In this CSF proteomic study of persons inheriting FAD mutations, most of whom were presymptomatic, we identified known and novel candidate biomarkers. Differences were found in 56 CSF proteins between the MC and NC cohorts based on univariate analysis. The fold changes among the 56 proteins were relatively small, ranging from 1.18 to 1.90 (mean, 1.33). The differences in CSF Aβ42, t-tau, and p-tau181 found in MCs were large and consistent with reported fold changes for these traditional markers in persons with mild cognitive impairment and AD of later onset. In this study, the changes were detected 10 or more years before diagnosis.
Many more of the 56 proteins are upregulated (n=46) than downregulated (n=10) in MCs. The finding of both upregulated and downregulated proteins suggests that our results are not due to nonspecific brain degeneration, degradation of the blood-brain barrier, or contamination from blood. Such global changes would be attenuated by the normalization algorithm in the analysis software.
Fourteen proteins found to be differentially expressed in previous studies were also seen in our study, indicating that identifiable molecular changes occur 10 years before diagnosis. Transthyretin, albumin, and apolipoprotein A15
may also change prior to the appearance of symptoms but were among the abundant proteins depleted from our samples. There was sufficient residual α2
-macroglobulin and complement component 3 after depletion to identify it as differentially expressed, consistent with previous findings.3
Multiple complement components were elevated, consistent with previous studies19
indicating an early role of inflammation in AD. Some of the proteins showing the most robust differences between MCs and NCs (CD99 antigen isoform b, di-N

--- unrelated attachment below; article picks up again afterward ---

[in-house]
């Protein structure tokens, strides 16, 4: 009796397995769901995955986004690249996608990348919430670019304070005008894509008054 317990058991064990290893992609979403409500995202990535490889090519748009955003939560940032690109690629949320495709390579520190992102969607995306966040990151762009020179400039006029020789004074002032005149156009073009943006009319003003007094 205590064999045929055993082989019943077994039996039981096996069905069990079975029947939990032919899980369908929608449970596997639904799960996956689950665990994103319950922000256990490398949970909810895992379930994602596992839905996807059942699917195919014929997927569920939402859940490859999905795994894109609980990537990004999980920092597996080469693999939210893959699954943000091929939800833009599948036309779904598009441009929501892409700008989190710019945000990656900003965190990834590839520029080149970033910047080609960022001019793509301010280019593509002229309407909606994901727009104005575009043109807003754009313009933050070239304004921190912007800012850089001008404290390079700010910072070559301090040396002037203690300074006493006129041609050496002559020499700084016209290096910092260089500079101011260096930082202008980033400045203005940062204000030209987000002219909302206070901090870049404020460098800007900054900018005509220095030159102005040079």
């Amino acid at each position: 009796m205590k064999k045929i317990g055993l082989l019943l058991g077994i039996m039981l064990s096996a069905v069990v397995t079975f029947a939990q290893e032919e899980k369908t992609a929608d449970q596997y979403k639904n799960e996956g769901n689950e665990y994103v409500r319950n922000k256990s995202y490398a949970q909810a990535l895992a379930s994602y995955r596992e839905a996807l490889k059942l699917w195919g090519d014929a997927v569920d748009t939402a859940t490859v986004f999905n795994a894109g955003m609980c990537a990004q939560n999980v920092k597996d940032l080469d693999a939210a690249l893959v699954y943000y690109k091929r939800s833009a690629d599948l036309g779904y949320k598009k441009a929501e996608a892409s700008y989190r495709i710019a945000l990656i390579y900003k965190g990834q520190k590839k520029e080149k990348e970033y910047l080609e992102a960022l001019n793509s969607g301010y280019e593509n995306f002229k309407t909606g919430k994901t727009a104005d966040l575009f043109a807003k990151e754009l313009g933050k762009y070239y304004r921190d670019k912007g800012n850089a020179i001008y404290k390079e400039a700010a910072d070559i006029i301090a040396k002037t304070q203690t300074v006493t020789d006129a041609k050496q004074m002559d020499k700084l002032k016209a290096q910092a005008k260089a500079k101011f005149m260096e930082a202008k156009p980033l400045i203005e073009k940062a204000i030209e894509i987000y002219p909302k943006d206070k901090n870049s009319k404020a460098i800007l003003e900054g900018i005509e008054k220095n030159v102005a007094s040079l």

-acetyl chitobiase, and secreted phosphoprotein 1 isoform b) were unique, and their relationship to AD pathogenesis is unclear.
Numerous peptides derived from APP were detected and quantified. The median concentration change observed in these peptides is 23% upward for the MC cohort. The normal functions of APP are not clear but may be related to neurite growth, synaptogenesis, and synaptic plasticity. The APP peptides from the soluble extracellular region were consistently elevated. Our finding of elevated CSF APP before diagnosis in the study participants with FAD mutations is consistent with models in which Aβ42 aggregates induce a positive feedback cascade that elevates APP production through BACE (beta-site APP cleaving enzyme) activity.20
Both the current and previously reported21
data in the same population determined with use of immunoassays found reduced levels of Aβ42 in the CSF of the MCs, a finding thought to represent selective deposition of Aβ42 in the brain. The short Aβ peptides were likely removed in the proteomic processing used in this study, which uses a 5-kDa filter cutoff prior to tryptic digestion of these proteins.
Secreted phosphoprotein 1 (ie, osteopontin), a cytokine expressed by activated T cells, was elevated in the CSF of MCs. Osteopontin has been found to be elevated in the pyramidal cells in the brains of persons with AD22
and in transgenic mice23
; in addition, there is a single report24
of it being elevated in the CSF of persons with AD. Osteopontin is also elevated in multiple sclerosis,25
where it might serve as a therapeutic target. A similar role might be considered in AD.
Superoxide dismutase 3 was decreased in the CSF of the FAD MC group. The activity of superoxide dismutase has been found26
to be decreased in the CSF of persons with AD. Diminished superoxide dismutase activity could contribute to oxidative stress and therefore propagate disease pathologic characteristics. However, consistent with a proteomic study18